Larry King has told viewers that he wants to be frozen after his death. And that's fitting because this talk show host's new Web endeavor on Hulu, "Larry King Now," is almost exactly that -- his persona is cryonically preserved on the Internet, in suspenders, if not suspension, in fine fettle and ready for television resuscitation sometime in the future.
"Larry King Now," which Mr. King created in partnership with a new digital video network, Ora TV, is an example of how the Internet accommodates old age as easily as youth. Justin Bieber and Lena Dunham got their DIY start on the Internet. Older stars who have retired from television but still have an itch to be on camera can keep their careers going online. It's probably an even better alternative than cable because most people don't surf as far as AXS TV, the cable network formerly known as HDNet, where Dan Rather went after he left CBS News.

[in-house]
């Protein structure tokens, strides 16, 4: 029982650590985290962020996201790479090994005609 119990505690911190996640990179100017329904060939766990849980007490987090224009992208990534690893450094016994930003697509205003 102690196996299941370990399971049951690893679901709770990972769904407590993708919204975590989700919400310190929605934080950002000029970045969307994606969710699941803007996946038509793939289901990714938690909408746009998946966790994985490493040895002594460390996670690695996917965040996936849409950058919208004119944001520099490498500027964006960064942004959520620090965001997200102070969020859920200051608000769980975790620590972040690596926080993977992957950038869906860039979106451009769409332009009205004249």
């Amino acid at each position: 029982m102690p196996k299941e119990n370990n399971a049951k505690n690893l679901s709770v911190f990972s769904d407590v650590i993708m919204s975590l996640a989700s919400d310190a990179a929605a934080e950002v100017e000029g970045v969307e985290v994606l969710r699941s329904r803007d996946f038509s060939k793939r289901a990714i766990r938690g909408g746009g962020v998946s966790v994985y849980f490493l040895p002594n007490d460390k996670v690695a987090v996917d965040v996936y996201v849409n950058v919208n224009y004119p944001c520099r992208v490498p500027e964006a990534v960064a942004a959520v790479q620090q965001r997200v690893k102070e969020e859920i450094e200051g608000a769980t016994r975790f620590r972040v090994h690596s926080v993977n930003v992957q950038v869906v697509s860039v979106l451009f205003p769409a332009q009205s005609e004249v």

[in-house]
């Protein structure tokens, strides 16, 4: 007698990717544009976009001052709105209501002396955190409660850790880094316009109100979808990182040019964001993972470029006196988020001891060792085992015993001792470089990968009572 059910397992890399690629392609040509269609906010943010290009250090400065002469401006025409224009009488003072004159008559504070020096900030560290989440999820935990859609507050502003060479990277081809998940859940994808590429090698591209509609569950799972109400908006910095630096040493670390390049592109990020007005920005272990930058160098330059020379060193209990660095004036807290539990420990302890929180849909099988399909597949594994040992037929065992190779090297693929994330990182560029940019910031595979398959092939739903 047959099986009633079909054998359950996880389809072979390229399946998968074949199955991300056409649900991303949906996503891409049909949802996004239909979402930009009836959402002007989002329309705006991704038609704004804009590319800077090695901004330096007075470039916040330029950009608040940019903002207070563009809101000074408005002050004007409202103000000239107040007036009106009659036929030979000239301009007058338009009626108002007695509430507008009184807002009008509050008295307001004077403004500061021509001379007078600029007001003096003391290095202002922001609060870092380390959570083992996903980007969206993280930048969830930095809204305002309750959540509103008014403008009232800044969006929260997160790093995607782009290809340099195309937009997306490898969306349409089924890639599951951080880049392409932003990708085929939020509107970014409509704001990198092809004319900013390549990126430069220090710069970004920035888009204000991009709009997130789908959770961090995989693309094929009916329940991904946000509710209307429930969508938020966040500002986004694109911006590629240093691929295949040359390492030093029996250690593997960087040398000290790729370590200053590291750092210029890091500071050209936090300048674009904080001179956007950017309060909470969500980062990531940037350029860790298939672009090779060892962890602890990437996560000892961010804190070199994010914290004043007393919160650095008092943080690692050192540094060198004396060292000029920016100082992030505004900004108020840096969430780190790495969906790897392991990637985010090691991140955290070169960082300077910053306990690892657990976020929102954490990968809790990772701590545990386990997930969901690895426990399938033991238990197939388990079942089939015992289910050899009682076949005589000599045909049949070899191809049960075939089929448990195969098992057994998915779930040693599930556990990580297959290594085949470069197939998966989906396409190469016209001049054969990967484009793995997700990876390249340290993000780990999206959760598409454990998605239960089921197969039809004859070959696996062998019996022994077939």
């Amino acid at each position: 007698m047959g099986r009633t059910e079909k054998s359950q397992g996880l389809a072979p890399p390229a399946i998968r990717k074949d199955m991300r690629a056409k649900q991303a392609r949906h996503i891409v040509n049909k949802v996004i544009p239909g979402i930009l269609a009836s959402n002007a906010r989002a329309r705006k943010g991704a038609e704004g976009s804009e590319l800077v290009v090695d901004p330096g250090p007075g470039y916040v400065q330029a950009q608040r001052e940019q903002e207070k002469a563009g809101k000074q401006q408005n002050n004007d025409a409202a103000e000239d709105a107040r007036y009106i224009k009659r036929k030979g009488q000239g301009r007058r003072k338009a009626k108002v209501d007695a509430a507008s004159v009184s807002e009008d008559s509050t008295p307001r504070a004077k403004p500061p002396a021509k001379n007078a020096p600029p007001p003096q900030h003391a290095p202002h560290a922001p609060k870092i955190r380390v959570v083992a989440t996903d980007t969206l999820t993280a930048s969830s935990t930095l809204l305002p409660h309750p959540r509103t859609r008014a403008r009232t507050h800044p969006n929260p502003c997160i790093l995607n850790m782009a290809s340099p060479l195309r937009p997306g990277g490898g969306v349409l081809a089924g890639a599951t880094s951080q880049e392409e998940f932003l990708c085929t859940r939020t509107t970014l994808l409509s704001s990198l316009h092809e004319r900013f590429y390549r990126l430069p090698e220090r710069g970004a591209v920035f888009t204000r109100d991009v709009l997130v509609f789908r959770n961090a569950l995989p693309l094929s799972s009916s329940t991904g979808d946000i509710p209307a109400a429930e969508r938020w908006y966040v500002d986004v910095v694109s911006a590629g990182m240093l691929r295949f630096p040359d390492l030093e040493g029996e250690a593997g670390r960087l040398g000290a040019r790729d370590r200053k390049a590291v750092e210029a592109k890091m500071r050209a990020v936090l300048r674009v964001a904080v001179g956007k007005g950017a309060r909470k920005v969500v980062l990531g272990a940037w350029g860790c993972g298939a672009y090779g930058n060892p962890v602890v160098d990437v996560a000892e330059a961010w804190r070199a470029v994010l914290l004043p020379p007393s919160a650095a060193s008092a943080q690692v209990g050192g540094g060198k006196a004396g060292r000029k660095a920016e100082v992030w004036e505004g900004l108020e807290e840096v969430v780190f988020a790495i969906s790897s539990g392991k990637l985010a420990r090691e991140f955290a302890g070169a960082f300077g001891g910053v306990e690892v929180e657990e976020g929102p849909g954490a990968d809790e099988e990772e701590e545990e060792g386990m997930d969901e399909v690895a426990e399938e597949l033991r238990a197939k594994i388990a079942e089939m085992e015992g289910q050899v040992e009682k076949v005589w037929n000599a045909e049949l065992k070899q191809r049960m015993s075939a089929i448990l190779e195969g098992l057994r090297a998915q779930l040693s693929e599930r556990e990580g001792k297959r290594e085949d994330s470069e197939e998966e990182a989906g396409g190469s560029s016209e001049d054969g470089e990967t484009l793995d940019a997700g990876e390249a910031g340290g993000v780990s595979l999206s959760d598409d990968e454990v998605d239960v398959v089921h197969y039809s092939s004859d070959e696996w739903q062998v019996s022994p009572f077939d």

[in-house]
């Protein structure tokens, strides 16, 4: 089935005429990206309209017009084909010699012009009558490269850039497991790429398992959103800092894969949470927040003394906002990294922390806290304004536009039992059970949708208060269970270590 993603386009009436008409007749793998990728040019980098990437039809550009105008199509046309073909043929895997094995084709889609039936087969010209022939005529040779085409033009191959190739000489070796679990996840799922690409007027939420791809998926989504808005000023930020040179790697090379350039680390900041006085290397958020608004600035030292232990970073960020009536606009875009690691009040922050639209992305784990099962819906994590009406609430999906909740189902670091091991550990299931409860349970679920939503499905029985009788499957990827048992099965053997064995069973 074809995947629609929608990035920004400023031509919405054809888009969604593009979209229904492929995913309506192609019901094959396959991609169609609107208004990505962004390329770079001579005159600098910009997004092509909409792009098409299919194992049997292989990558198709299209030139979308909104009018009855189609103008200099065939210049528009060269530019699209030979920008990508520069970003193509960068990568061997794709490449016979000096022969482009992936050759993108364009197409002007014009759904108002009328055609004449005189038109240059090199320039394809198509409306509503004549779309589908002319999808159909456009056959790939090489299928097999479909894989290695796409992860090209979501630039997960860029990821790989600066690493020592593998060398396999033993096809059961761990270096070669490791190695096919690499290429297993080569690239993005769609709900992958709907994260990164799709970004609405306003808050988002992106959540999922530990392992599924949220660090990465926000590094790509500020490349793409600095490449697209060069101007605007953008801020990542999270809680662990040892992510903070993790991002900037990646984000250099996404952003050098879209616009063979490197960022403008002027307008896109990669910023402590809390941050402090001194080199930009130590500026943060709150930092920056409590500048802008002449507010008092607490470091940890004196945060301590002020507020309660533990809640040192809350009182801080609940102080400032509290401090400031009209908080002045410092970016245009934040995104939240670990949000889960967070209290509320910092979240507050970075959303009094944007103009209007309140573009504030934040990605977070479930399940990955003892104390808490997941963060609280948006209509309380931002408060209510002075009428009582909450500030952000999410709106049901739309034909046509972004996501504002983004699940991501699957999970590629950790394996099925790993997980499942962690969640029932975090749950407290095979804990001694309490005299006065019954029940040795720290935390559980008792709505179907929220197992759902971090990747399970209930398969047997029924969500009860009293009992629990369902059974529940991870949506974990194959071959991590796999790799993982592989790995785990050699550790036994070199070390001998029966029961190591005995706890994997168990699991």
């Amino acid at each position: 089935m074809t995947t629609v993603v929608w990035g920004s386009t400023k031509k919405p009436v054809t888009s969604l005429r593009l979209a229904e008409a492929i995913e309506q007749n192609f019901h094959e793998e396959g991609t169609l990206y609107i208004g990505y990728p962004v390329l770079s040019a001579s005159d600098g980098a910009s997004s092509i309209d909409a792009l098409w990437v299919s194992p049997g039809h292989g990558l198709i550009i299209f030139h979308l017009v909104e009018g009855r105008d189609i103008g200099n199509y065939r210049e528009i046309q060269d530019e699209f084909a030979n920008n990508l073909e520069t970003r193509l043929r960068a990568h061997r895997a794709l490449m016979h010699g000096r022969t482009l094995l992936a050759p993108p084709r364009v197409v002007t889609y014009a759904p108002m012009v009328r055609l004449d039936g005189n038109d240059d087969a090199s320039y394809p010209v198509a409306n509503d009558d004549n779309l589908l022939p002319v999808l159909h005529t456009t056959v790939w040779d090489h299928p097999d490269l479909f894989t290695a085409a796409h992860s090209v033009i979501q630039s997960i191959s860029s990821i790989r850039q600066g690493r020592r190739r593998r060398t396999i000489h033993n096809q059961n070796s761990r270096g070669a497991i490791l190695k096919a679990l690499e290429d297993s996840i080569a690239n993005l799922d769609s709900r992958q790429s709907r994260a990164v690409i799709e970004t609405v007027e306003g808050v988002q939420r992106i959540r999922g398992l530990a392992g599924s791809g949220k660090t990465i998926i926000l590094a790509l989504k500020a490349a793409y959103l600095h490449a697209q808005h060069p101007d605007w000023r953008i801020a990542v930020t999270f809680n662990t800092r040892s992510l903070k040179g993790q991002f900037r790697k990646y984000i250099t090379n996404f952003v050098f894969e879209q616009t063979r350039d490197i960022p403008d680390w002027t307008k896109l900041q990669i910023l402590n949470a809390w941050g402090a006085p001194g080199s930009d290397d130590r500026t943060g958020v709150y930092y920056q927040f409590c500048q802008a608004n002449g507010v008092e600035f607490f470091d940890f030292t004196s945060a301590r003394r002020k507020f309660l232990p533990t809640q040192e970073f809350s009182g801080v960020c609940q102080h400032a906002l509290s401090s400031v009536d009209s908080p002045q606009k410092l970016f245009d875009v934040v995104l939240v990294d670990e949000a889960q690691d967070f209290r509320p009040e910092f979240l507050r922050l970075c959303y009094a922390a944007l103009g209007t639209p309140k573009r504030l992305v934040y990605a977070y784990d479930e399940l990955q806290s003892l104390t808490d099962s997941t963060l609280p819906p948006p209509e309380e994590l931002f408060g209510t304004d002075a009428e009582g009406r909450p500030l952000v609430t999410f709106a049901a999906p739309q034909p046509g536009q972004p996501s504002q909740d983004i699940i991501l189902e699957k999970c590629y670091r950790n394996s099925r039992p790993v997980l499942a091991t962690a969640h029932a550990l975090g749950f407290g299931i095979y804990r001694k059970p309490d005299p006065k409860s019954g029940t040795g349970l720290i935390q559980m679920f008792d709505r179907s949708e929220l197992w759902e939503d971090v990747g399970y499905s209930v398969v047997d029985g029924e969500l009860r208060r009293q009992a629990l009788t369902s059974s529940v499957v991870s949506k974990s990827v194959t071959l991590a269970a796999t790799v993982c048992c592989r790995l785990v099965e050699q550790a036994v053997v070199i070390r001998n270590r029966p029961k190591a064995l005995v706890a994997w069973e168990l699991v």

And Mr. King -- who stepped down from his old talk show "Larry King Live" in 2010 after 25 years on CNN (although he did a few specials after that) -- picks up pretty much where he left off, with blunt but not particularly honed questions and plenty of bonhomie.
The Web version is about half an hour long, with new taped episodes posted four days a week. King interviews most guests in his house, next to a wall-size display case crammed with plaques, awards, photographs, trophies, autographed baseballs and memorabilia. It's a backdrop that suggests restless retirement.
Mr. King clearly isn't ready for a nursing home. "Larry King Now" is his version of assisted living: The locale is smaller than his old home, and the services are more limited, but he is still holding court on his own time and on his own terms.tvradio